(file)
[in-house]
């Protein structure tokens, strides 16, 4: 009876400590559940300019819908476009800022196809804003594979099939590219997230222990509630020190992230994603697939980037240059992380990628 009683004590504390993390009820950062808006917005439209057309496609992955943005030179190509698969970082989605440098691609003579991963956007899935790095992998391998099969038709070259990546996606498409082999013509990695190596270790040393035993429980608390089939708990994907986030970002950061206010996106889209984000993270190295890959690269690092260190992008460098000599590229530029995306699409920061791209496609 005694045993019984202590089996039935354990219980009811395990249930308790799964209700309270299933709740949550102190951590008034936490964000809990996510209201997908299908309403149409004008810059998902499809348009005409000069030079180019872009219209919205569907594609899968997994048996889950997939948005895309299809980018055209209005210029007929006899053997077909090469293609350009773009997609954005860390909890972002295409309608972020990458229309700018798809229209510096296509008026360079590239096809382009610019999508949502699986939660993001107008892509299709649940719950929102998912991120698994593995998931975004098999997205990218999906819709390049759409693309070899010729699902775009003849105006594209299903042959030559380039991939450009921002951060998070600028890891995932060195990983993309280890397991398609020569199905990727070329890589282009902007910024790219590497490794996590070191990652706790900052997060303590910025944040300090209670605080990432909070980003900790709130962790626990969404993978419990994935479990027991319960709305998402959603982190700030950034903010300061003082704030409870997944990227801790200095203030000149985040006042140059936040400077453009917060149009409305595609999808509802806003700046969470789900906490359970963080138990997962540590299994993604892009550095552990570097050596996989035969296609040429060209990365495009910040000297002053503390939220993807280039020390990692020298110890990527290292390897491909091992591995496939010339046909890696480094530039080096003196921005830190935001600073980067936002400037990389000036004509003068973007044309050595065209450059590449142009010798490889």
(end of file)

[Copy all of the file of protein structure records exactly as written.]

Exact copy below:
[in-house]
């Protein structure tokens, strides 16, 4: 009876400590559940300019819908476009800022196809804003594979099939590219997230222990509630020190992230994603697939980037240059992380990628 009683004590504390993390009820950062808006917005439209057309496609992955943005030179190509698969970082989605440098691609003579991963956007899935790095992998391998099969038709070259990546996606498409082999013509990695190596270790040393035993429980608390089939708990994907986030970002950061206010996106889209984000993270190295890959690269690092260190992008460098000599590229530029995306699409920061791209496609 005694045993019984202590089996039935354990219980009811395990249930308790799964209700309270299933709740949550102190951590008034936490964000809990996510209201997908299908309403149409004008810059998902499809348009005409000069030079180019872009219209919205569907594609899968997994048996889950997939948005895309299809980018055209209005210029007929006899053997077909090469293609350009773009997609954005860390909890972002295409309608972020990458229309700018798809229209510096296509008026360079590239096809382009610019999508949502699986939660993001107008892509299709649940719950929102998912991120698994593995998931975004098999997205990218999906819709390049759409693309070899010729699902775009003849105006594209299903042959030559380039991939450009921002951060998070600028890891995932060195990983993309280890397991398609020569199905990727070329890589282009902007910024790219590497490794996590070191990652706790900052997060303590910025944040300090209670605080990432909070980003900790709130962790626990969404993978419990994935479990027991319960709305998402959603982190700030950034903010300061003082704030409870997944990227801790200095203030000149985040006042140059936040400077453009917060149009409305595609999808509802806003700046969470789900906490359970963080138990997962540590299994993604892009550095552990570097050596996989035969296609040429060209990365495009910040000297002053503390939220993807280039020390990692020298110890990527290292390897491909091992591995496939010339046909890696480094530039080096003196921005830190935001600073980067936002400037990389000036004509003068973007044309050595065209450059590449142009010798490889």